Even with no direct funding, the Project Grudge team tried to investigate cases of interest and accumulate a body of information. It is from this information that Captain Edward J. Ruppelt, who would go on to become the first head of Project Blue Book, wrote a book entitled, The Report on Unidentified Flying Objects. This book consisted of reports generated internally by Project Grudge and also reports by other investigators furnished over time. Ruppelt did not submit this manuscript to his superiors for approval before it was accepted and published for readers.
Ruppelt had concluded that there was something behind all these stories, something to be taken more seriously than the government was leading the public to believe. Rumors about Ruppelt’s conclusions infuriated his superiors, and the government ordered all copies of his book, already published and distributed, confiscated and destroyed.
Ruppelt was forced to rewrite the last chapter with a different conclu Conclusion, which now ended with “only time will tell.” The book was then republished and redistributed.
The ATIC began to write a closing statement, which was called the “Project Grudge/Blue Book Report Number 13.” This was a volume almost three inches thick and included appendices and photographs of recovered discs and some of their occupants.Printing only a few copies, this report was meant to be used internally.
Previously, there had been twelve Project Grudge reports prepared.However, when this new final report reached the office of the Chief of the Air Force, General Hoyt S. Vandenberg, he became infuriated and ordered all copies collected and destroyed. Some copies managed to avoid destruction, such as the copy held by the Supreme Headquarters Allied Powers in Europe (SHAPE). Under the NATO umbrella, SHAPE needed the report as a source of information for the unknown radar targets, referred to as “bogies,” coming in from the east.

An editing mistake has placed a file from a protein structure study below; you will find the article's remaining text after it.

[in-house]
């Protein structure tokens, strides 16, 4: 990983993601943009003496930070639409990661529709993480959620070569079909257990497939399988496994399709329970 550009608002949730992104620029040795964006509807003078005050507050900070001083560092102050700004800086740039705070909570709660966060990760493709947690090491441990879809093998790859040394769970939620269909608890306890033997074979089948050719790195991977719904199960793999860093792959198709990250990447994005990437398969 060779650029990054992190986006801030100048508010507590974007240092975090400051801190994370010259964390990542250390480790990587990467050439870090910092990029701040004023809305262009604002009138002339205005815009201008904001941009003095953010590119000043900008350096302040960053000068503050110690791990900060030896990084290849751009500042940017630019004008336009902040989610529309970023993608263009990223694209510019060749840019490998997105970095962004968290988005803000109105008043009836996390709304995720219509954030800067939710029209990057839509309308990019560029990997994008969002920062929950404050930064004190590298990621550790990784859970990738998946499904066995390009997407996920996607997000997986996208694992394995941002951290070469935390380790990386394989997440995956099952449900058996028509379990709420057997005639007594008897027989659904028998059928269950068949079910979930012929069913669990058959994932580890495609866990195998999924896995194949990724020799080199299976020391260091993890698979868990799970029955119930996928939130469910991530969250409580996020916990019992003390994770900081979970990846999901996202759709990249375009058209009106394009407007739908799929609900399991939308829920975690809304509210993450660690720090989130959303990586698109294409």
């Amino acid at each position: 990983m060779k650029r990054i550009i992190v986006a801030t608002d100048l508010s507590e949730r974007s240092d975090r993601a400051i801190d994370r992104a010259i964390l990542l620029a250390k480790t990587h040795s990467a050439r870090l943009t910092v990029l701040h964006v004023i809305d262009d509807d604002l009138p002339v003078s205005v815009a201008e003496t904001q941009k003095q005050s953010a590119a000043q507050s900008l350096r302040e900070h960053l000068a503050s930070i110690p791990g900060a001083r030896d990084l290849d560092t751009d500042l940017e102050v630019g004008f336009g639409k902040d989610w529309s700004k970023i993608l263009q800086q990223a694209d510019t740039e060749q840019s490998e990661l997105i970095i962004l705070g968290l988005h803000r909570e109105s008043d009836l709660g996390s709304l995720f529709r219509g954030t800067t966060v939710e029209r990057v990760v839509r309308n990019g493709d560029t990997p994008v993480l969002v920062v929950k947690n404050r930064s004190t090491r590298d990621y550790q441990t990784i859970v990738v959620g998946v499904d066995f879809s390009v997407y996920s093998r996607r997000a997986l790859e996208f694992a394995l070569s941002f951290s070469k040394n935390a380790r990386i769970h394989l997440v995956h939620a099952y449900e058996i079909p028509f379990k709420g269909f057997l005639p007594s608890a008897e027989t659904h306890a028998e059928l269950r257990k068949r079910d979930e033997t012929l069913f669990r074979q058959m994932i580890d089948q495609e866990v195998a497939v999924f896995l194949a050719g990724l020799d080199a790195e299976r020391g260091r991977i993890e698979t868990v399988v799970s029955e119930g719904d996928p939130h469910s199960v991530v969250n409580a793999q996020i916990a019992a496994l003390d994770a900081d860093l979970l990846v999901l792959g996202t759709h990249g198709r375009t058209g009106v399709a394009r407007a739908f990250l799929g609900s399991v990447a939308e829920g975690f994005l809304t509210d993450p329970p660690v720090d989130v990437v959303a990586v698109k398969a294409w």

“At that point, I was certain that these vehicles, whatever they were, had to be truly extraterrestrial because I knew of no such developments on Earth.”
The Project Grudge/Blue Book report did not appear in any index of the U.S. Air Force projects summary. When I inquired about it, I was told that there was no Project Grudge/Blue Book report and that the Air Force did not use the number “13” for military reports, contrary to other reports with number “13” in the title.
Eventually, in late 1949, Project Grudge came to an end.The records were again boxed and stored. But the sightings continued to happen, and the public was becoming concerned that the government was not giving them answers that they demanded.
The Air Force again reopened the files in 1952. This time it officially became Project Blue Book, with Captain Ruppelt in charge and a bigger staff and more funding, but still with the ceiling classification of confidential.
Captain Ruppelt was replaced in the mid-1950s first by Captain Charles Hardin, followed by Captain George Gregory and then by Major Robert Friend. In 1963, when a new team leader Major Hector Quintanilla was assigned, the Air Material Command Commander briefed Major Quintanilla and told him that he had all the information the Air Force had. Quintanilla believed it.
In time the Air Force sought to close the public information channel and hired the University of Colorado to find a suitable reason for doing so. When the staff of scientists affirmed a number of the cases provided and wrote their individual reports, confirming the same, the head of that project, Dr. Edward U. Condon, tore up their findings and rewrote his own finding, concluding that the actual information available did not warrant the continuing of Project Blue Book, and recommending that it be closed.
A termination order for Project Blue Book was in fact given in December 1969 and all activity ceased in January1970. All the Project Blue Book records are now stored at Maxwell Air Force Base in Montgomery, Alabama.
Thus, I find in all of the government’s apparent efforts to look into the truth behind UFOs as outlined within all of these projects, there were never any serious investigations. The actual serious investigations were only carried out by other intelligence officers in the “need to know” loop and were not made available in circles outside of that loop nor made available to the different projects. The ceiling classification was in fact designed to keep the project members from getting to the real truths being covered up.